Edward Blunden was born and brought up in Rogate and was a bricklayers apprentice before joining up. He married in 1917 before being sent to Northern Russia to fight the Bolsheviks.
Edward George Blunden was born in Rogate in 1894. He was the oldest of three children [all sons] of Charles Blunden, who was born on the Mile End Road, London, a bricklayer, and his wife Sarah Ann from Worcestershire. In 1911 Edward his parents and brothers lived at Sandy Lane Cottage, Rogate and he was employed as a bricklayer’s apprentice.
In 1917 Edward married Ellen Collins, who had been born in Rogate in 1892 in Fyning Common. Ellen was one of seven children. By 1911 she was employed as a servant at Rogate Lodge.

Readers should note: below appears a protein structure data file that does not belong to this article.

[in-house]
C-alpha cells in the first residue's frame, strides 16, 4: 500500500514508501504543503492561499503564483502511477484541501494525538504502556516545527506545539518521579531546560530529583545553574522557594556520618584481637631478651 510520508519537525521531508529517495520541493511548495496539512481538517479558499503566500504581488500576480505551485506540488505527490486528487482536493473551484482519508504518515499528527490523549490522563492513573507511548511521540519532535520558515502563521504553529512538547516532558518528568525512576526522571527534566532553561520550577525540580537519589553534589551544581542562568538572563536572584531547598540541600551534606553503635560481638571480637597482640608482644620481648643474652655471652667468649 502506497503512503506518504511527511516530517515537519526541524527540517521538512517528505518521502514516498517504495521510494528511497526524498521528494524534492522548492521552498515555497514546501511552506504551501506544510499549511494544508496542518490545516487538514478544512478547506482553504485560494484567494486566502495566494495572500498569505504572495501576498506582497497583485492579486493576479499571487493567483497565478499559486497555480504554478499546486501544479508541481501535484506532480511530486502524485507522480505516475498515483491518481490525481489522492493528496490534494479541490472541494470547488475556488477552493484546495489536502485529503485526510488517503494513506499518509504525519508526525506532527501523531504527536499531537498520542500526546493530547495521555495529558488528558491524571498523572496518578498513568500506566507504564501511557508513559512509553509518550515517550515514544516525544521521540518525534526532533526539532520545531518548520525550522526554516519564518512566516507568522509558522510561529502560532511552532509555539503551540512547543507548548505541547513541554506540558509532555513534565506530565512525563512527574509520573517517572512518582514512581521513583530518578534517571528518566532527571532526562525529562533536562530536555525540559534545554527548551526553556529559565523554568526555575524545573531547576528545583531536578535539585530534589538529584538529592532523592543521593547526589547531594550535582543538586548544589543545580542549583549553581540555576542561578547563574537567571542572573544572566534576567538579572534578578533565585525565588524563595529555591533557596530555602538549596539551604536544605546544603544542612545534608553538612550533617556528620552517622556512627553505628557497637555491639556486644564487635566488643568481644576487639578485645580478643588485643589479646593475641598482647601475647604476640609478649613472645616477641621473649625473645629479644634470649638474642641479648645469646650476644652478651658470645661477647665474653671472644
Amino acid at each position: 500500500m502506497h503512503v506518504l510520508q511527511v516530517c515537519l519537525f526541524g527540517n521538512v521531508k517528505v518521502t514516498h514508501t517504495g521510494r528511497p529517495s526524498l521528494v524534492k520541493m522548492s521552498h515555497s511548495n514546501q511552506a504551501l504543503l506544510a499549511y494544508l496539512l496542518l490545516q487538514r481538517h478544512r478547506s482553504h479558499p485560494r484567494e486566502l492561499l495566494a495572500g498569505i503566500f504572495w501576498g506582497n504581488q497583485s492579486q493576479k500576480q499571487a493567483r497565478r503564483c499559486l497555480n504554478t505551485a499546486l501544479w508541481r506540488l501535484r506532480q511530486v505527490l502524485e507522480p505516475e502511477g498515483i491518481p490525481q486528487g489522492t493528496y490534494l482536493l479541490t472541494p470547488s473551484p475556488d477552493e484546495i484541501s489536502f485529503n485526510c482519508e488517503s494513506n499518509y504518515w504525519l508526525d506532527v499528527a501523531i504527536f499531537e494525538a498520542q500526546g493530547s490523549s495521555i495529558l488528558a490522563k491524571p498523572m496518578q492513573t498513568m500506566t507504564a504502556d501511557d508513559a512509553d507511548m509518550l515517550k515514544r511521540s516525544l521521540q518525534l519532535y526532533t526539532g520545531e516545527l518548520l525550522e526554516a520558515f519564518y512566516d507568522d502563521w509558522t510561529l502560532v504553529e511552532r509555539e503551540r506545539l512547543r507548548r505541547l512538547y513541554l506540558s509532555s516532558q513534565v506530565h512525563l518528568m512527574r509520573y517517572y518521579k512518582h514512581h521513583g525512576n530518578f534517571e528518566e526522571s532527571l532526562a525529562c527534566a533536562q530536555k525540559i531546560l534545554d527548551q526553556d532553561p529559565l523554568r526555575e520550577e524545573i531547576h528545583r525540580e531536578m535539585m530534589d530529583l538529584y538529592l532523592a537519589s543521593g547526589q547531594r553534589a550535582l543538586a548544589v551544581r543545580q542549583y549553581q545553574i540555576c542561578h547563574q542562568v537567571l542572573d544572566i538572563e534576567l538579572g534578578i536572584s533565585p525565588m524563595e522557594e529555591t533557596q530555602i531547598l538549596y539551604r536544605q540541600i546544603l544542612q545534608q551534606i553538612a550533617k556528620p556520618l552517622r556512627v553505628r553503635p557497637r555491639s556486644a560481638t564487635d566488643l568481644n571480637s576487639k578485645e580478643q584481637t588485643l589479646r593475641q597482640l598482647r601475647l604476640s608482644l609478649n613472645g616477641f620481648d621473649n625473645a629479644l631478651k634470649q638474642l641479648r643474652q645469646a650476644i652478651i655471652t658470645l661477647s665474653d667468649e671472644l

In 1901 Edward and the rest of the Blunden family lived at Sandy Lane Cottage, but there was at that time only two sons – Edward and Frederick.
Edward enlisted in Portsmouth and initially was with the Royal Sussex Regiment. Later he was transferred into the Royal Army Service Corps and at the end of the war was still fighting with this unit in North Russia. Service documents indicate that he was a Private but his memorial stone in Rogate Cemetery states that he was a Sergeant and died as a prisoner of war in Moscow.
Death and commemoration
Edward died in Russia on 1 September 1919 nearly a year after the end of the war in Europe. More research is required in order to establish whether he died in North Russia or in Moscow as a prisoner of war, as stated on his memorial stone in Rogate Cemetery.
Edward is commemorated on the Archangel Memorial and on a gravestone in Rogate Cemetery.